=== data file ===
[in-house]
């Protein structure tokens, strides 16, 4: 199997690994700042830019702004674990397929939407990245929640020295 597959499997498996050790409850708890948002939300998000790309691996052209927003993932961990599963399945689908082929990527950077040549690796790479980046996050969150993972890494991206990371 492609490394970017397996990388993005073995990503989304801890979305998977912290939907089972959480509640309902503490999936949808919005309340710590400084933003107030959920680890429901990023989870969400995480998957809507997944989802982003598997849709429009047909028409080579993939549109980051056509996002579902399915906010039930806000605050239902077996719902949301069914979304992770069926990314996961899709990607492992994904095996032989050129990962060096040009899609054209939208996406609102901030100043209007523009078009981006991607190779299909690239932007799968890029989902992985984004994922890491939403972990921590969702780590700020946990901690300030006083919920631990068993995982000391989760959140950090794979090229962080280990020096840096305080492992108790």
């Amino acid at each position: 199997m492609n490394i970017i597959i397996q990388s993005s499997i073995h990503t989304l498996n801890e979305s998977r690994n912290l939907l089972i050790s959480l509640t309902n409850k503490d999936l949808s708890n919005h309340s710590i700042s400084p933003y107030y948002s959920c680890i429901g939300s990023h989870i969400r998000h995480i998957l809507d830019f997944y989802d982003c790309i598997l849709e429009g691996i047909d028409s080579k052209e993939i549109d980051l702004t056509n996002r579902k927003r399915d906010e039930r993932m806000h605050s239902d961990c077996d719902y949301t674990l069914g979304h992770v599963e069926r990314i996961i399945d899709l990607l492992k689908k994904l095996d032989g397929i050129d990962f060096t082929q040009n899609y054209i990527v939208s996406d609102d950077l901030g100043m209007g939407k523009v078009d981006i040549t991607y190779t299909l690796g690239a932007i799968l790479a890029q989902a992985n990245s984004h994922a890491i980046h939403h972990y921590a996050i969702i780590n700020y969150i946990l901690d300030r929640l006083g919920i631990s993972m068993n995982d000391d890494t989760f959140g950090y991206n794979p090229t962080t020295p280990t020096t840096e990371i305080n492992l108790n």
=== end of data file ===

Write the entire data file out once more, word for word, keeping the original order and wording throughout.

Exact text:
[in-house]
């Protein structure tokens, strides 16, 4: 199997690994700042830019702004674990397929939407990245929640020295 597959499997498996050790409850708890948002939300998000790309691996052209927003993932961990599963399945689908082929990527950077040549690796790479980046996050969150993972890494991206990371 492609490394970017397996990388993005073995990503989304801890979305998977912290939907089972959480509640309902503490999936949808919005309340710590400084933003107030959920680890429901990023989870969400995480998957809507997944989802982003598997849709429009047909028409080579993939549109980051056509996002579902399915906010039930806000605050239902077996719902949301069914979304992770069926990314996961899709990607492992994904095996032989050129990962060096040009899609054209939208996406609102901030100043209007523009078009981006991607190779299909690239932007799968890029989902992985984004994922890491939403972990921590969702780590700020946990901690300030006083919920631990068993995982000391989760959140950090794979090229962080280990020096840096305080492992108790």
């Amino acid at each position: 199997m492609n490394i970017i597959i397996q990388s993005s499997i073995h990503t989304l498996n801890e979305s998977r690994n912290l939907l089972i050790s959480l509640t309902n409850k503490d999936l949808s708890n919005h309340s710590i700042s400084p933003y107030y948002s959920c680890i429901g939300s990023h989870i969400r998000h995480i998957l809507d830019f997944y989802d982003c790309i598997l849709e429009g691996i047909d028409s080579k052209e993939i549109d980051l702004t056509n996002r579902k927003r399915d906010e039930r993932m806000h605050s239902d961990c077996d719902y949301t674990l069914g979304h992770v599963e069926r990314i996961i399945d899709l990607l492992k689908k994904l095996d032989g397929i050129d990962f060096t082929q040009n899609y054209i990527v939208s996406d609102d950077l901030g100043m209007g939407k523009v078009d981006i040549t991607y190779t299909l690796g690239a932007i799968l790479a890029q989902a992985n990245s984004h994922a890491i980046h939403h972990y921590a996050i969702i780590n700020y969150i946990l901690d300030r929640l006083g919920i631990s993972m068993n995982d000391d890494t989760f959140g950090y991206n794979p090229t962080t020295p280990t020096t840096e990371i305080n492992l108790n």